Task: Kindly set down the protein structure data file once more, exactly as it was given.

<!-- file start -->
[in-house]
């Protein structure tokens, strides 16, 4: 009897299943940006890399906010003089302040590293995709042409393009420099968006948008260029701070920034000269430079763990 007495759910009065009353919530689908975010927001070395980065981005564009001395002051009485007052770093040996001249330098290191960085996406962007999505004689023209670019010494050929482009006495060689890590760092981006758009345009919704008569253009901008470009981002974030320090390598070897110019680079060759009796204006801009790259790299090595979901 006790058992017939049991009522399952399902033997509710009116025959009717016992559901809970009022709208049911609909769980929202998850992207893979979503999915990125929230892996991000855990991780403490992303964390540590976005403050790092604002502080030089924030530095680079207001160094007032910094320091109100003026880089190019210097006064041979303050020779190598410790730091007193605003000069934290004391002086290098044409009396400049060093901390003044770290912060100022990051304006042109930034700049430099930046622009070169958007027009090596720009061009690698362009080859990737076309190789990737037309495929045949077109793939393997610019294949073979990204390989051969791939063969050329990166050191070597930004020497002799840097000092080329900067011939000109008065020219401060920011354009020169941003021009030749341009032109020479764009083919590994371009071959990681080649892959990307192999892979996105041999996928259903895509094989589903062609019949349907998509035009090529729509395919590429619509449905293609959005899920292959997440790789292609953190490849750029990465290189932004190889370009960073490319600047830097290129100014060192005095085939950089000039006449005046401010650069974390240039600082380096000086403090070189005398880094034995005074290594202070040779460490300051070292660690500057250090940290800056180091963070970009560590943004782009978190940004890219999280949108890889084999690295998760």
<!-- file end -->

[in-house]
């Protein structure tokens, strides 16, 4: 009897299943940006890399906010003089302040590293995709042409393009420099968006948008260029701070920034000269430079763990 007495759910009065009353919530689908975010927001070395980065981005564009001395002051009485007052770093040996001249330098290191960085996406962007999505004689023209670019010494050929482009006495060689890590760092981006758009345009919704008569253009901008470009981002974030320090390598070897110019680079060759009796204006801009790259790299090595979901 006790058992017939049991009522399952399902033997509710009116025959009717016992559901809970009022709208049911609909769980929202998850992207893979979503999915990125929230892996991000855990991780403490992303964390540590976005403050790092604002502080030089924030530095680079207001160094007032910094320091109100003026880089190019210097006064041979303050020779190598410790730091007193605003000069934290004391002086290098044409009396400049060093901390003044770290912060100022990051304006042109930034700049430099930046622009070169958007027009090596720009061009690698362009080859990737076309190789990737037309495929045949077109793939393997610019294949073979990204390989051969791939063969050329990166050191070597930004020497002799840097000092080329900067011939000109008065020219401060920011354009020169941003021009030749341009032109020479764009083919590994371009071959990681080649892959990307192999892979996105041999996928259903895509094989589903062609019949349907998509035009090529729509395919590429619509449905293609959005899920292959997440790789292609953190490849750029990465290189932004190889370009960073490319600047830097290129100014060192005095085939950089000039006449005046401010650069974390240039600082380096000086403090070189005398880094034995005074290594202070040779460490300051070292660690500057250090940290800056180091963070970009560590943004782009978190940004890219999280949108890889084999690295998760």